Miller, Jeremy JMILLER at ci.albany.or.us
Mon Jul 1 17:08:58 PDT 2002

Too broad, I say. :)

A good description of our current mega-corporations... actually of any
non-privately or employee owned company when you get down to it.

But how about those other businesses?

Of course many fit that same description.

But I believe there are some that don't.

> (Let me just clarify that, by "business", in this context, I meant
> something like "capitalist firm".  I think that was 
> understood.

You're going to have to clarify this one for me a little further, as to
whether or not it includes what I'm describing.

>  I want to make it clear that we're not just using any old definition of 
> the term, but a very specific one.)

I'm seeing if it matches mine. If not, OK. :)

> A business is, by its nature, selfish, greedy, and 
> destructive.  It is not a hammer, but a hammer swinging at eye level,
wielded by 
> those who intend to crush skulls.

But what if the owner (and any partners) have no such intent?  To explain, I
revert back to this:

> > A business is something that is created by investors to make money
> > back for the investors.  That's all it is.

This from the original poster... I took issue with this assertion long ago
when it first came up.  I disagree that this definition meets all (or even
most) cases.

Many businesses are an attempt by a person (or group of persons) to make a
living doing something besides labor for someone else.  In other words, to
labor for themselves or each other.  Doing something they are skilled at,
and probably enjoy.  Profit is simply a term for the income beyond expenses.
Which is the income that the person (or group) relies on to meet their
needs.  (The existence of a pool of money called "profit" doesn't always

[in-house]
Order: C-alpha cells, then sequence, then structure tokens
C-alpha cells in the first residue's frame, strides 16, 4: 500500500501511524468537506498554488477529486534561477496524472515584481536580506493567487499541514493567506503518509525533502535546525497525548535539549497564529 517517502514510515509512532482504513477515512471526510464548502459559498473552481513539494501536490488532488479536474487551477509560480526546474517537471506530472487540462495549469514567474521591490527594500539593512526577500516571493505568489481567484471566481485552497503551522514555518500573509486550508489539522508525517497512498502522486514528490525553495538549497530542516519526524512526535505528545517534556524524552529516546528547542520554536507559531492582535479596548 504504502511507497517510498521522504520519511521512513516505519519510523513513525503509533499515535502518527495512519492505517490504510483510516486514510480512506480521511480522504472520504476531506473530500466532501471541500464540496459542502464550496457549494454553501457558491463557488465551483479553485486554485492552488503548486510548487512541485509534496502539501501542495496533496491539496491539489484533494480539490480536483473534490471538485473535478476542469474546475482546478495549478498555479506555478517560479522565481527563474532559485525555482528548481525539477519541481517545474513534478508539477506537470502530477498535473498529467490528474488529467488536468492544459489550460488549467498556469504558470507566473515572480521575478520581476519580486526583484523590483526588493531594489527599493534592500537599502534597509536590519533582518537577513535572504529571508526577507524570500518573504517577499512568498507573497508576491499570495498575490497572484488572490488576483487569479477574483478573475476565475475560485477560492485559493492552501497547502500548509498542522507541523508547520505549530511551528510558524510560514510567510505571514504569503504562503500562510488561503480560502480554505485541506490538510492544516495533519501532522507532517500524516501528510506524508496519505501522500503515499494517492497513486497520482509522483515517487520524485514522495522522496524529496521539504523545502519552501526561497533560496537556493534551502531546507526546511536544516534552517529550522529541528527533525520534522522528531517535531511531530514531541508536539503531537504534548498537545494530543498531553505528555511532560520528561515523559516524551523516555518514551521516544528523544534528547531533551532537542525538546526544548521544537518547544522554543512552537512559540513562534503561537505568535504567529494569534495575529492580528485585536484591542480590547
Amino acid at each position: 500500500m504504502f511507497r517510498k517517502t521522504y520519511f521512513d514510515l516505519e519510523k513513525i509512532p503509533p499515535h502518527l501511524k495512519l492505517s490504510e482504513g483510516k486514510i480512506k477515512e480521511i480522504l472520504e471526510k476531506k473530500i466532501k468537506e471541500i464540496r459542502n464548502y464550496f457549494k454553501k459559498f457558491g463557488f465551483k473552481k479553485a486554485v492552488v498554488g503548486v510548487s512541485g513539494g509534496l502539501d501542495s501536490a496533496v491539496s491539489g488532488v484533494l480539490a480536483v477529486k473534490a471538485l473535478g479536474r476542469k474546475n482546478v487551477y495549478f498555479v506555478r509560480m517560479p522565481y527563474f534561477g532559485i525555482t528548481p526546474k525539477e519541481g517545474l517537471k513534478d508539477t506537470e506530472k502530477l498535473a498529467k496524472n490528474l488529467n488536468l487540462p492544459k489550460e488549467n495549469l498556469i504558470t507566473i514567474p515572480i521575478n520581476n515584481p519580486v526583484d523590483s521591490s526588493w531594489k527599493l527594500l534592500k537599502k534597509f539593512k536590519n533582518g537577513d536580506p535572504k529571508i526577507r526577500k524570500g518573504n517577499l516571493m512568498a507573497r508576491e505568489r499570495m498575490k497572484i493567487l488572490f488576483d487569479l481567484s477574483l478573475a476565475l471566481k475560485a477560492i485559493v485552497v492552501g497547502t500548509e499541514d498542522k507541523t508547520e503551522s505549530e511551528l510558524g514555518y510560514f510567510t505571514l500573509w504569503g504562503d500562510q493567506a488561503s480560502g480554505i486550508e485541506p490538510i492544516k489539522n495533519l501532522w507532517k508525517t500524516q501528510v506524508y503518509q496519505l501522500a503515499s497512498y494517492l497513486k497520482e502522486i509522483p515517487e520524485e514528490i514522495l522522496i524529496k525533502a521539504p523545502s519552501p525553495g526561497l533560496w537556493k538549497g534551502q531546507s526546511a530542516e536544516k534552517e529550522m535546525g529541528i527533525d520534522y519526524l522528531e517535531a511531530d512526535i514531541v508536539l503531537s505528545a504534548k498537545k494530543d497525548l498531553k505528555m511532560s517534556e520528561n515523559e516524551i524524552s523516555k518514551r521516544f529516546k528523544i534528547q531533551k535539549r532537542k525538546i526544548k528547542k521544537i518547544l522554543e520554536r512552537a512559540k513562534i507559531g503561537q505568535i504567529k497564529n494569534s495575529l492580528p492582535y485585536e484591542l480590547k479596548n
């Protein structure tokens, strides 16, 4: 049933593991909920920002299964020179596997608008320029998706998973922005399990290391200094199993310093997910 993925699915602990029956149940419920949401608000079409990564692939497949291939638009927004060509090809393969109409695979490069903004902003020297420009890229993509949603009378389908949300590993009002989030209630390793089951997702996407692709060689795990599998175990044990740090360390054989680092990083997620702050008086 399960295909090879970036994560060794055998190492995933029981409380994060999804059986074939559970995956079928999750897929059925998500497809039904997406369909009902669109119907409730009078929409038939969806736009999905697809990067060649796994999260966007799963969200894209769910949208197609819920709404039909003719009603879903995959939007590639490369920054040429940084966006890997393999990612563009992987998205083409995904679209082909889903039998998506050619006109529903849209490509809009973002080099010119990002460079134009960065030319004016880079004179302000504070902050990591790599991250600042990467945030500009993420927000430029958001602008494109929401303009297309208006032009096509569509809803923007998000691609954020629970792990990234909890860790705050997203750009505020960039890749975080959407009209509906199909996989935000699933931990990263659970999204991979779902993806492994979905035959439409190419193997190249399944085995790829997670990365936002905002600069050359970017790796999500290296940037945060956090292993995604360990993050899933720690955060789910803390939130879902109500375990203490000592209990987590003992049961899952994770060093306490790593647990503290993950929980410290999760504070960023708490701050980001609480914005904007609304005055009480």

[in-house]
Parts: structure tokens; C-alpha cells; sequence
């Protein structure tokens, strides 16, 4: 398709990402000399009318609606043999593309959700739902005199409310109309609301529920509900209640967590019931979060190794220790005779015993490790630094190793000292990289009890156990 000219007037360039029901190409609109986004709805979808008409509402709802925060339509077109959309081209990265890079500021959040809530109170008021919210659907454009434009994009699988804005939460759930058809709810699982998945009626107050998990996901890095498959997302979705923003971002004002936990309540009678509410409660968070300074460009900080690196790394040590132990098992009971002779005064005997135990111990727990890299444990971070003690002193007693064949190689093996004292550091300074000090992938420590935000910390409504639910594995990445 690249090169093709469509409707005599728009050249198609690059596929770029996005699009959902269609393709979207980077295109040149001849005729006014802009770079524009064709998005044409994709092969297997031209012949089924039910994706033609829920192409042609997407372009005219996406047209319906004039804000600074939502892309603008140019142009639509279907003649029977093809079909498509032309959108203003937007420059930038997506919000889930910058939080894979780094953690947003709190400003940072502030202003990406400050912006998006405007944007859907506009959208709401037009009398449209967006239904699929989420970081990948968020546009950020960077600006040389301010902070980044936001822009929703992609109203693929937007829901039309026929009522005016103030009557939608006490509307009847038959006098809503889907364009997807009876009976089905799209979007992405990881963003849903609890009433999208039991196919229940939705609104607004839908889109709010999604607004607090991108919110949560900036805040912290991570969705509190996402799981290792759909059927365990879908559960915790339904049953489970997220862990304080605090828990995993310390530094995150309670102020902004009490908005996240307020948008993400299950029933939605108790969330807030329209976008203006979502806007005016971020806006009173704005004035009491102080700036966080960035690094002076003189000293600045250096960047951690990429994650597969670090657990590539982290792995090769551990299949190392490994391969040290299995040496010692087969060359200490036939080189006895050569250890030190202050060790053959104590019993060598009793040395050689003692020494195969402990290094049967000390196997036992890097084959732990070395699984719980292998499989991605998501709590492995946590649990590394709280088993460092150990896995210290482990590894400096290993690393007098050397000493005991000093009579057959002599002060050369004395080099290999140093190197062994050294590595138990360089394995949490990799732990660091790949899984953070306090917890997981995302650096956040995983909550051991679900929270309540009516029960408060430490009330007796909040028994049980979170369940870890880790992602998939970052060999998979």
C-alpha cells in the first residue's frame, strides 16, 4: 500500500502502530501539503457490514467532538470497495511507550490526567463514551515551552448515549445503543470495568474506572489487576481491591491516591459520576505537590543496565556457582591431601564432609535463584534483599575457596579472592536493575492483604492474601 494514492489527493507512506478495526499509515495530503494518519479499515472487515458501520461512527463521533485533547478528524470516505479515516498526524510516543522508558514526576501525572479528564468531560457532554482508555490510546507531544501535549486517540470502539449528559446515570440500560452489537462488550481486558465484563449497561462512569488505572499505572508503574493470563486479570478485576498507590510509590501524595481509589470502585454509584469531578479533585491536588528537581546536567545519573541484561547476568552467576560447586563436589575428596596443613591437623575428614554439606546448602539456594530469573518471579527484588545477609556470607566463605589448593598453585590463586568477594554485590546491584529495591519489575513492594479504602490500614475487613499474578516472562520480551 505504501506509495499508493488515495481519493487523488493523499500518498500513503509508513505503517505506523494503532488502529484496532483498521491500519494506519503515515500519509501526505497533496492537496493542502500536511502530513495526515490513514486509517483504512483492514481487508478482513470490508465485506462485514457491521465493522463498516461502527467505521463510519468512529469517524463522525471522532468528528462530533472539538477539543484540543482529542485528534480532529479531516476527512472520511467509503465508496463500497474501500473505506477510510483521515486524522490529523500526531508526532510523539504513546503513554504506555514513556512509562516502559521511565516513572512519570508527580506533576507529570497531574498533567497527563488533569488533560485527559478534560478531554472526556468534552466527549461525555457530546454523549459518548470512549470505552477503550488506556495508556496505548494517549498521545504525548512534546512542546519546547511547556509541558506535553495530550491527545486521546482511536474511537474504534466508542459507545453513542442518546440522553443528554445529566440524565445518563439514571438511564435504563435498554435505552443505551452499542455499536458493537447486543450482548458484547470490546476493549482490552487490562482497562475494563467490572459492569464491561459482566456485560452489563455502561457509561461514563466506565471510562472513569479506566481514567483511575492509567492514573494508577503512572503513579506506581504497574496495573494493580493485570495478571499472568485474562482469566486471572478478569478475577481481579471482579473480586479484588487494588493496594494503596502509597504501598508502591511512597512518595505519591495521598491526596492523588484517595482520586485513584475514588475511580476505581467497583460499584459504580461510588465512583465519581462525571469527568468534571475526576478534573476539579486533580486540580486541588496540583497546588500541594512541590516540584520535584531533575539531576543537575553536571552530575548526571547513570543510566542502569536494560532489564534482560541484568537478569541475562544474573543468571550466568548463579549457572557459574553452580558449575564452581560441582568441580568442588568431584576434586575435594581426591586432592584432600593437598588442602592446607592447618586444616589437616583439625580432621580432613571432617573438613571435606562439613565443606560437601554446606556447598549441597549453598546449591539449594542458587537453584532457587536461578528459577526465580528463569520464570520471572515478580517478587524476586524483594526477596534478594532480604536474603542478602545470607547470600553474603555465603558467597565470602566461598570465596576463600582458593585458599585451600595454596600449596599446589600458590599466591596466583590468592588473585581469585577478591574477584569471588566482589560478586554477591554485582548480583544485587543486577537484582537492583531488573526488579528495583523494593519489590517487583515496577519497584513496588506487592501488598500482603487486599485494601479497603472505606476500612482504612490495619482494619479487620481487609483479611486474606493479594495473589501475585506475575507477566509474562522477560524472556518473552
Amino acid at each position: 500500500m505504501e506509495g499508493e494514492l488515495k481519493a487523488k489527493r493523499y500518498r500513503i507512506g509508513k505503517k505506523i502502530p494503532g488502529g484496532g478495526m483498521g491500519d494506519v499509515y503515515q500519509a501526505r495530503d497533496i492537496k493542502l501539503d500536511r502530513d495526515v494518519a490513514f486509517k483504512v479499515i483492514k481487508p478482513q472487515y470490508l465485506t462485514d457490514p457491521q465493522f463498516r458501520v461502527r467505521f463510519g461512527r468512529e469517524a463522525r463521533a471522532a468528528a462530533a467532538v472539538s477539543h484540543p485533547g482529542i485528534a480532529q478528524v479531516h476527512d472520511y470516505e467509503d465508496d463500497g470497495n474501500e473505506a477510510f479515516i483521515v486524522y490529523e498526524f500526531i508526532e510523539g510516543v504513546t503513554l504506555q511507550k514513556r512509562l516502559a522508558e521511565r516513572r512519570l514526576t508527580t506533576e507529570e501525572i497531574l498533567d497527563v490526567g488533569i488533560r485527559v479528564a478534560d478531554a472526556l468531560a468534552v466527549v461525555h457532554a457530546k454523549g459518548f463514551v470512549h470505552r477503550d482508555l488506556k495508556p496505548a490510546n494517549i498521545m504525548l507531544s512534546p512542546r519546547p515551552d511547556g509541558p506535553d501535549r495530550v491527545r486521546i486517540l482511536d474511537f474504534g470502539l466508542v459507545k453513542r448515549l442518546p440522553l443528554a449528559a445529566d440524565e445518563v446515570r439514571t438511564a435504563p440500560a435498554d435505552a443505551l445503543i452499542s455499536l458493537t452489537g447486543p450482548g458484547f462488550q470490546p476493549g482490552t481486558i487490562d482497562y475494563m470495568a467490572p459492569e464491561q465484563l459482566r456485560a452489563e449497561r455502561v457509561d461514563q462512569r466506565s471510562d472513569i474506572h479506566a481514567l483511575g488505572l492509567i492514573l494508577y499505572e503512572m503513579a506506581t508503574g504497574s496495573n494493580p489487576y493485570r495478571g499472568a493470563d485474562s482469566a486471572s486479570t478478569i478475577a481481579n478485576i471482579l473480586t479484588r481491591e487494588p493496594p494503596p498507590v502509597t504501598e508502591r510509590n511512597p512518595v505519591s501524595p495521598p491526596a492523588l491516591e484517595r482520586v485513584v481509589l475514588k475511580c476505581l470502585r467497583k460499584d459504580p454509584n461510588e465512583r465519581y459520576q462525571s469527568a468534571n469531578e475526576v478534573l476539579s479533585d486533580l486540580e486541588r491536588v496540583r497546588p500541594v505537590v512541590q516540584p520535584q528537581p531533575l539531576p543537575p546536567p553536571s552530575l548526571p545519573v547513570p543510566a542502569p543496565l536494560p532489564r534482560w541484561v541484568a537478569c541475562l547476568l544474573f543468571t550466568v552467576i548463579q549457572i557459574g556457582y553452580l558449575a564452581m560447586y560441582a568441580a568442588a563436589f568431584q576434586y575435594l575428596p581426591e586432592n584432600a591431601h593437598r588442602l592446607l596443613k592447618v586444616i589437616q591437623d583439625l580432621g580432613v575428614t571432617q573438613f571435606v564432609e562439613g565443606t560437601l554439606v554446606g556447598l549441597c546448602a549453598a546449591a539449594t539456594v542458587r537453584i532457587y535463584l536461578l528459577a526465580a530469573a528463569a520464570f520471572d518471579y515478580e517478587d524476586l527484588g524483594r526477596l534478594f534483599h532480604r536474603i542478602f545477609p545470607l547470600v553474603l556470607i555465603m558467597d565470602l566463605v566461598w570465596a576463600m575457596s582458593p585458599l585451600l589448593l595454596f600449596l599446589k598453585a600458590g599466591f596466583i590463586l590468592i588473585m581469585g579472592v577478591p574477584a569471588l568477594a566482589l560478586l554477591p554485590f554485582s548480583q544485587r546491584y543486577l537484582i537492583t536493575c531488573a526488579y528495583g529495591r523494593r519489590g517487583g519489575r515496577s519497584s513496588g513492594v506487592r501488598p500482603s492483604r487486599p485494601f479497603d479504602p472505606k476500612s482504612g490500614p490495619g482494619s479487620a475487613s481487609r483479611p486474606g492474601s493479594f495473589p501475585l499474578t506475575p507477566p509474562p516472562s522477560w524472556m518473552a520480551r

mean that it is excess beyond supporting the needs of the people involved.
It often isn't.)  I don't have stats, but have heard that the majority of
businesses are small businesses, and might meet or come close to this
definition.  I know some that definitely do.

Of course, some will want to "outgrow" this stage, and a few eventually
become behemoths that might  be unrecognizable to the founders.

> Jobs are just the exploitation of labor for the benefit of 
> the few.  If
> the trade between laborer and business-owner were equitable, 
> there would
> be no room for profits.  A business REQUIRES profits and, therefore,
> requires exploitation.

What about employee owned and operated businesses, where the laborers and
the owners are the same?  They exist, in various forms.  This is the sort of
thing I'm talking about.

> That's where you're mistaken.  Trade is a tool that can be 
> used for good or evil (though, like, say, a thermonuclear device, the good

> uses are few and very specific while the temptation inherent in the power
it brings
> makes evil uses much more likely).

Sounds good to me.

>  A business implements trade for evil.  

But not neccessarily always...

> A business is not just a tool, but a tool with intent and purpose.

Declaring it evil requires an assumption of a given intent and purpose. :)


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